A PROJECT to fund Hungarian students to come to Marlow as part of a town twinning programme has been rejected by the town council.
Marlow Budavar Town Twinning Association asked members for £300 towards a plan to pay for two students to come in September as part of a larger visiting group from Budapest.
The organisation aims to forge links between the communities of Marlow and a district in Budapest, which were twinned in 2007 and have links through their iconic bridges.
But the request was rejected after councillors raised concerns that Marlow taxpayers would not be getting their money’s worth from such a scheme.
At last week’s resources meeting, Cllr Ian Wernham said: “If the situation was reversed and we were asked to fund Marlow students to go to Hungary, that would be a different matter.”
Deputy Mayor Bob Johnson said there was a stronger link between the communities of Marlow and its other twin town, Mary-Le-Roi near Paris, with the Anglo-French twinning operation given council cash last year.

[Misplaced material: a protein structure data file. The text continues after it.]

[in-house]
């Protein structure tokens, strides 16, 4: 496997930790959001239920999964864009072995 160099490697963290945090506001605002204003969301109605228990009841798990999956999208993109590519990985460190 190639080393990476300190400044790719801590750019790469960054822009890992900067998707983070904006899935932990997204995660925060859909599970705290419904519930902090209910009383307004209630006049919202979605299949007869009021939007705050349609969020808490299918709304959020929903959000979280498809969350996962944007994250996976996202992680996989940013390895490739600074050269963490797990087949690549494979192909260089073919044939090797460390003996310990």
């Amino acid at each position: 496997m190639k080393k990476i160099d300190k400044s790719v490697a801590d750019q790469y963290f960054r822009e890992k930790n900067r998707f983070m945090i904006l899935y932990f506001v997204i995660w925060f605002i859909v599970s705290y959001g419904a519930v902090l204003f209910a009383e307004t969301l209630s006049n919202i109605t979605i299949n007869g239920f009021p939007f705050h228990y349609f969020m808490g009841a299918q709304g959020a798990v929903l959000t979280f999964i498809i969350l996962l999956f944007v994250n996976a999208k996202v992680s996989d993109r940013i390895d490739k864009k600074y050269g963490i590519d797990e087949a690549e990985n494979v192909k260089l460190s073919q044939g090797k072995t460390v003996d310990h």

John Nixon, treasurer of the Budavar twinning group, said in his application: “The twinning with Budavar has been slow to progress but the award to two students has helped considerably and the twinning is increasingly now recognised.
“The visits have helped to foster friendly relationships between our two communities.”
Marlow’s twinning with Budavar, District One in Budapest, took place in 2007.
Both Marlow Bridge and Budapest’s famous chain bridge were designed by the same man, William Tierney Clark, with Marlow’s landmark a scaled-down replica of the one spanning the Danube.
The shared bridge heritage is the reason for the twinning link, and the association organises events with a Hungarian ‘flavour’ as well as arranging exchange visits between Marlovians and Budavárians.
Roy Cadman, chairman of the Budavar twinning association, is also a town councillor, but left the room for the discussion and did not vote.
He said: “I fully understand the reasoning that led to the rejection of the application.
“With limited funds available, grants for cultural, sporting, health and social causes should be concentrated on organizations and activities that directly benefit Marlovians.
“When possible, the Council could usefully consider setting aside modest funds to support organizations that promote the town of Marlow."